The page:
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RHDL (Ruby Hardware Description Language) is an HDL based on the Ruby programming language. My idea in developing RHDL was to build an HDL on an object oriented programming language to allow HDL features ( concurrent processes, signals, parallelism etc.) in addition to features which come with a modern, object oriented, agile programming language like Ruby (www.ruby-lang.org). The intent is to allow more than just simulation, but also verification and testbench creation features. Ultimately, I would like to be able to translate RHDL to VHDL and/or Verilog. The fact that RHDL is based on Ruby should allow modeling at a higher level of abstraction than is possible with VHDL or Verilog.
RHDL users don't need to know much Ruby - this is intentional, I didn't want potential users to have to know Ruby in order to benefit from RHDL. However, RHDL becomes a more powerful tool if the user takes a little time to learn some Ruby (an excellent tutorial and reference book on Ruby is: "Programming Ruby: The Pragmatic Programmer's Guide" by Thomas and Hunt.)
RHDL is not stricly speaking a new language. It is a set of modules (code libraries) that allow Ruby to look like an HDL. Ruby has a concept called code blocks; these blocks are made into lexically scoped closures in order to define a domain specific language like RHDL without having to write a seperate parser.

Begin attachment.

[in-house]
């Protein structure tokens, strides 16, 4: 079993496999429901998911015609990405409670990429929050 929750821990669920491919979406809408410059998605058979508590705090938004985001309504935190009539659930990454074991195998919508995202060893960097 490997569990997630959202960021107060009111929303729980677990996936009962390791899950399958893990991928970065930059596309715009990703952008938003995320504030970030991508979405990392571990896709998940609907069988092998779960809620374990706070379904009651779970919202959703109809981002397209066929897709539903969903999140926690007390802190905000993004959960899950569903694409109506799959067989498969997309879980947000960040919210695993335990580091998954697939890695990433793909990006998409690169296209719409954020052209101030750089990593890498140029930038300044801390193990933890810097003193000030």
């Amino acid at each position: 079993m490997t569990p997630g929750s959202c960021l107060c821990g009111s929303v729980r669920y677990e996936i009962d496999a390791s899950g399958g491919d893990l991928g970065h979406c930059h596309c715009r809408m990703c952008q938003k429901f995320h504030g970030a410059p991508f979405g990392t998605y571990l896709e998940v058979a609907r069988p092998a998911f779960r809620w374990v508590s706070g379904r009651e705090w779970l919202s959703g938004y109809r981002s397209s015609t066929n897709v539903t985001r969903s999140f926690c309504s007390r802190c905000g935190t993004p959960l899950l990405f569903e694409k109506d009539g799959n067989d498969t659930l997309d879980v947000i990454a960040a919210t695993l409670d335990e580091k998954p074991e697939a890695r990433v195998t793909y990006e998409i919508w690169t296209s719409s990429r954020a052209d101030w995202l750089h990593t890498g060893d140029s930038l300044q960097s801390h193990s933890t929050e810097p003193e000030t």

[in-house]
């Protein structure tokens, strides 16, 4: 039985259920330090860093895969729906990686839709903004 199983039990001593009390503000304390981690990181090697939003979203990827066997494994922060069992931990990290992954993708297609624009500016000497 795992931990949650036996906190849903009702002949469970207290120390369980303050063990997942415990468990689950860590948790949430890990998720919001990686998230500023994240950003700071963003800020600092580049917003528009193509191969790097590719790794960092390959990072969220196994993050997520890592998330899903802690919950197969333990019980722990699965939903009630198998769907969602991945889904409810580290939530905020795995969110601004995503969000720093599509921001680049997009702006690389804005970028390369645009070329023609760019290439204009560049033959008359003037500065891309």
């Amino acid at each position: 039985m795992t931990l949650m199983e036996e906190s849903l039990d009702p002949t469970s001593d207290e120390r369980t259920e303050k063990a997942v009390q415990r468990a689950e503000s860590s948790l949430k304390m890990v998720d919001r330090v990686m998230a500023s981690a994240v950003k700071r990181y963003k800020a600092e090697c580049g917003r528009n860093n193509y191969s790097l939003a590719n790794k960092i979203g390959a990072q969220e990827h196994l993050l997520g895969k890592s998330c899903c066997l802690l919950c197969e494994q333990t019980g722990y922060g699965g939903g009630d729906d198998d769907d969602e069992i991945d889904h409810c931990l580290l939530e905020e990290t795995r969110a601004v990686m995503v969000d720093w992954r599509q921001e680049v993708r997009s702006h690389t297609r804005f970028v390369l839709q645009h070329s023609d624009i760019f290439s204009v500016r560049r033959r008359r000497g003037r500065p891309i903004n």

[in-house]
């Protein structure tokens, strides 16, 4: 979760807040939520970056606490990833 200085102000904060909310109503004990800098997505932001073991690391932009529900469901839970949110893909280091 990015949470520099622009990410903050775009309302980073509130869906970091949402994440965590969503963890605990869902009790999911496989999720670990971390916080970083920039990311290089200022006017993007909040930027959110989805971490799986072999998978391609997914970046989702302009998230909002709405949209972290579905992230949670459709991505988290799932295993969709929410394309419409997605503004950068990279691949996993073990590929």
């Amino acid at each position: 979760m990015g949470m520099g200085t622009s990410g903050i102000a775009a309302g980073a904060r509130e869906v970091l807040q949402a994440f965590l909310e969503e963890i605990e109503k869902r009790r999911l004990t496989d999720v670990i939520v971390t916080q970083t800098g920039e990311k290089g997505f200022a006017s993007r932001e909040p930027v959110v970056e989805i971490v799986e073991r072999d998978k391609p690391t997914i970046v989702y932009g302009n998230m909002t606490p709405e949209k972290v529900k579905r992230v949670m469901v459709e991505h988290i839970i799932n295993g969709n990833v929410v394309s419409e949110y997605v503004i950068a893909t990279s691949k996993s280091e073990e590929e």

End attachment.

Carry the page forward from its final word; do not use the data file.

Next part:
Good question. Initially I created RHDL as a proof of concept and to demonstrate the power of Ruby for creating domain specific languages.
Scripting languages like Ruby (I prefer to call them agile programming languages since they are full-featured, dynamic programming languages) allow developers to develop at a higher level than is possible with statically typed languages like C, C++ or Java. This leads to greater productivity. I suspect that bringing some of these cocepts into the HDL world can also lead to greater productivity over the current crop of HDLs.
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